A 2018 PwC survey reported that many U.S. educators do not have enough experience, resources, or training to use technology in the most effective ways, with teachers at low-income schools particularly ill-prepared. As the coronavirus pandemic challenges schools around the world to keep students engaged in remote learning and to use technology in new ways, many have turned to instructional technology coaches (also referred to as edtech coaches) for support.
As we learned in our research on the Dynamic Learning Project pilot coaching program, instructional technology coaching can help teachers integrate technology tools and strategies into their teaching in meaningful ways that improve teachers’ instructional practices and advance students’ engagement and learning.
Given the positive impact coaching can have on powerful teaching and learning, we hoped to better understand the role edtech coaches played during the transition to home-based instruction due to COVID-19. Our new report presents findings from a survey of edtech coaches in the U.S. this spring and provides district and school leaders with insights on the value of edtech coaches in moving instruction online in effective ways. From the survey findings, we have identified reasons for school and district leaders to harness the power of edtech coaches.
Survey results show that administrators and teachers valued the role of edtech coaches more during the pandemic than they did prior to school closures. More than 90 percent of respondent coaches reported that their teachers reached out to them more frequently during school closures than they had previously. Teachers saw their coaches as more than providers of IT support and referred to them increasingly as an instructional resource.
Similarly, a majority of respondents reported that their school and/or district leaders reached out to them more frequently than before because of the shift to remote learning, and that district leaders understood the value of technology as an avenue for providing equitable learning opportunities.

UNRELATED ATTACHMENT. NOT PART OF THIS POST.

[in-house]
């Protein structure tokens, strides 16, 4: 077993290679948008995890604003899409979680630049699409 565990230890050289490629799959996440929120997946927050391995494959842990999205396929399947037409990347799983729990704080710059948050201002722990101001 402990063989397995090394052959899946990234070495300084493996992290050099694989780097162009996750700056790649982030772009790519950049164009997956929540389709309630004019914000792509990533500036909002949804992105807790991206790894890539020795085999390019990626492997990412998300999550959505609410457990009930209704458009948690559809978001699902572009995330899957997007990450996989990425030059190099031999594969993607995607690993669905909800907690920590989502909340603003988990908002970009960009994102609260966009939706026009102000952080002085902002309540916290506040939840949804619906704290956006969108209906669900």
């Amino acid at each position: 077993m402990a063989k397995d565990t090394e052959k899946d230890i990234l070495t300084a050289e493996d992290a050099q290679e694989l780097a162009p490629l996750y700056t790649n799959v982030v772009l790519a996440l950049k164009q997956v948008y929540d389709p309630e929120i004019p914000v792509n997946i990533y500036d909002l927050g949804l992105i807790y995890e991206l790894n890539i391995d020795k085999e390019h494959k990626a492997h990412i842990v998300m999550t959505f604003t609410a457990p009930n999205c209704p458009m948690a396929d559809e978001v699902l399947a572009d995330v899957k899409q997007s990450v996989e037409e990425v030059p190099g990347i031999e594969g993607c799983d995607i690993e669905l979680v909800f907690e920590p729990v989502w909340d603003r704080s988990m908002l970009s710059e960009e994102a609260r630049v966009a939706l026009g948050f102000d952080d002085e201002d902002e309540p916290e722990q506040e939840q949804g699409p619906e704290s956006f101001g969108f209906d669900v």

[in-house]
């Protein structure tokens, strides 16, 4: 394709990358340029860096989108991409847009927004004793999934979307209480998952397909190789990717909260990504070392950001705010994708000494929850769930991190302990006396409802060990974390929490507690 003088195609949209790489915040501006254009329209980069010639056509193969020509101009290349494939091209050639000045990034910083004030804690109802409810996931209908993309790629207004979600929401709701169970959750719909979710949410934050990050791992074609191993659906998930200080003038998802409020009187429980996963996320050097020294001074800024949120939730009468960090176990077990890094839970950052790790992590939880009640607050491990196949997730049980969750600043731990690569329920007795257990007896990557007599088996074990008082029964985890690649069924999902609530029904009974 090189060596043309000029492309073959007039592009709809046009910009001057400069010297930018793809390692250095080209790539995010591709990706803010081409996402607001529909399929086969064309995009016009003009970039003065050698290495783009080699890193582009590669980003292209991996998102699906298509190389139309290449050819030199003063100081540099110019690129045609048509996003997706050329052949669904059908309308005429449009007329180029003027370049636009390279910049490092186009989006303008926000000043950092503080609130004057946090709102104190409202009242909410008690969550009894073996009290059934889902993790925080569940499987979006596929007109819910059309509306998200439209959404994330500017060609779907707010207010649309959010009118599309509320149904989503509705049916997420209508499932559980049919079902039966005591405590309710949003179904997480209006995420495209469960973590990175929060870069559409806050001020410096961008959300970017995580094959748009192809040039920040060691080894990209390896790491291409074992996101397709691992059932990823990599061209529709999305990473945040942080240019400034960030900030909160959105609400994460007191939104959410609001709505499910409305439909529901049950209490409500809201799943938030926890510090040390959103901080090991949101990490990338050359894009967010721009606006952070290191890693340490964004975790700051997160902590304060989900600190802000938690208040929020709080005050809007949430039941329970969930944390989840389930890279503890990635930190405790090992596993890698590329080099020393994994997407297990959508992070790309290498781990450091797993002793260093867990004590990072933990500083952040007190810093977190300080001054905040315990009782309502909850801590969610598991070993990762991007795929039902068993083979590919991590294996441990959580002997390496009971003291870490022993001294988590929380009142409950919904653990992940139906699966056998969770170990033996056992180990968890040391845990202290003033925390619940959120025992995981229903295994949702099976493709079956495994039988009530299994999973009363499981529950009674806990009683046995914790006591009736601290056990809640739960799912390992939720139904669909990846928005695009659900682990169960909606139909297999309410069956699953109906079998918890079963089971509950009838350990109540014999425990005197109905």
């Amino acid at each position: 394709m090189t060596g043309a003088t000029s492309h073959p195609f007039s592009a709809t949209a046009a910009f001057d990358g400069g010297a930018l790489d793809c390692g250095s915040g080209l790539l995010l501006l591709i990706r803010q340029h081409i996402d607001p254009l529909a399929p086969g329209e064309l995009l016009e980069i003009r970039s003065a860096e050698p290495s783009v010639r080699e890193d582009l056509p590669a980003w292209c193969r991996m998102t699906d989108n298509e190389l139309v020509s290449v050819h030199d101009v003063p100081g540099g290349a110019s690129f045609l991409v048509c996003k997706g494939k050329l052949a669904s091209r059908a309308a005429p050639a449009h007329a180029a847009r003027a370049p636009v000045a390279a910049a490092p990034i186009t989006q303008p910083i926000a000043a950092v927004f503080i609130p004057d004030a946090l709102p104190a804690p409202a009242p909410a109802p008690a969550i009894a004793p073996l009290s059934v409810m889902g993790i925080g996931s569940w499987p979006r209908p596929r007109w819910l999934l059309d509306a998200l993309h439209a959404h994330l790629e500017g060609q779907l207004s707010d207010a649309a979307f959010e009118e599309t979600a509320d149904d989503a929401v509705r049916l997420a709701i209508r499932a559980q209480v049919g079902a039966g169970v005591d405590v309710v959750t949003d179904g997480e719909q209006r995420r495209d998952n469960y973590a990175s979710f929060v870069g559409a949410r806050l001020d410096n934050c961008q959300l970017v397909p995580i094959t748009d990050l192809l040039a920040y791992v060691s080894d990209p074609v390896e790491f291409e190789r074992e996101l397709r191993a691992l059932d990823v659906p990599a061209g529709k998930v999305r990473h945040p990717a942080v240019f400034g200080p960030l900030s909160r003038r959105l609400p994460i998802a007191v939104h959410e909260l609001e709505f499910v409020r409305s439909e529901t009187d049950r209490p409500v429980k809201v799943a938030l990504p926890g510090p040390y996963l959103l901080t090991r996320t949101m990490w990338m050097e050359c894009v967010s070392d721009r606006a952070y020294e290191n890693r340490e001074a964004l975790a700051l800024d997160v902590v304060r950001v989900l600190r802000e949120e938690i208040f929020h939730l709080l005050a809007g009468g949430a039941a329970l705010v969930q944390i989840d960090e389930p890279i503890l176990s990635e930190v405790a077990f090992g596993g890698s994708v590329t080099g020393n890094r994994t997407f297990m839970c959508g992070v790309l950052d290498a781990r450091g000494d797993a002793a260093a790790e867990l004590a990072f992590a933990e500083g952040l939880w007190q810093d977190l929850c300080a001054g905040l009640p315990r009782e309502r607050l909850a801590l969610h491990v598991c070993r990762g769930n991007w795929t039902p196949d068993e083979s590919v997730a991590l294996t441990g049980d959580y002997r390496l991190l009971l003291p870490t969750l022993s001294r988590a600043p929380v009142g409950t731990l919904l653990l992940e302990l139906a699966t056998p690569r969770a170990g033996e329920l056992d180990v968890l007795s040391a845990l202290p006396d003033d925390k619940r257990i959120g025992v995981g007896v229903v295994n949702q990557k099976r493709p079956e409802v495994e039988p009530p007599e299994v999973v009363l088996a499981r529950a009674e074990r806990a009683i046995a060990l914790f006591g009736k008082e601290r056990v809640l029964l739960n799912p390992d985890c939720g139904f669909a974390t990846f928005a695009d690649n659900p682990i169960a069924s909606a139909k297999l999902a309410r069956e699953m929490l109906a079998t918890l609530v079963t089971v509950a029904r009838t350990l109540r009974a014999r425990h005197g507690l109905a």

Coaches reported that they provided significant support in ensuring learning continuity during school closures by providing teachers with professional development (PD) on effective practices, strategies, and technology tools for transitioning to online instruction. They also helped teachers in identifying, implementing, or expanding different tools to organize online/blended instruction.
Most respondents reported that they supported more teachers than before closures and stayed connected with them on a regular basis during and after school hours. Edtech coaches also supported families by assisting with the use of technology, providing information around appropriate home environments for learning, and serving as a liaison between families and the school/district.
Coaches reported varying levels of preparedness in addressing the challenges they may face as the 2020–2021 school year begins. While coaches felt prepared in many areas, including providing digital teacher PD sessions and supporting teacher collaboration, fewer coaches felt the same about adapting the content of pre-service PD days, providing deep coaching digitally, or helping teachers differentiate to meet the needs of diverse learners.
Coaches need frequent learning opportunities as well as regular, dedicated time with their administrators to seek constructive feedback. These meetings help coaches keep their practice aligned with school and district goals. Regular coach-administrator meetings also help administrators gain valuable insights on the actual needs and challenges of their teachers.
COVID-19 has forced a lot of changes in our formal education. Technology use is now widely considered indispensable. Therefore, edtech coaches should be seen not just as specialists in one aspect of instructional improvement, but as a core asset that is essential to sustaining quality at the heart of every district’s instructional program.
Read the full report to learn more about our findings on the valuable role of edtech coaches during school closures, then check out our Instructional Coaching Playbook for guidance on building a successful classroom coaching program in your school or district.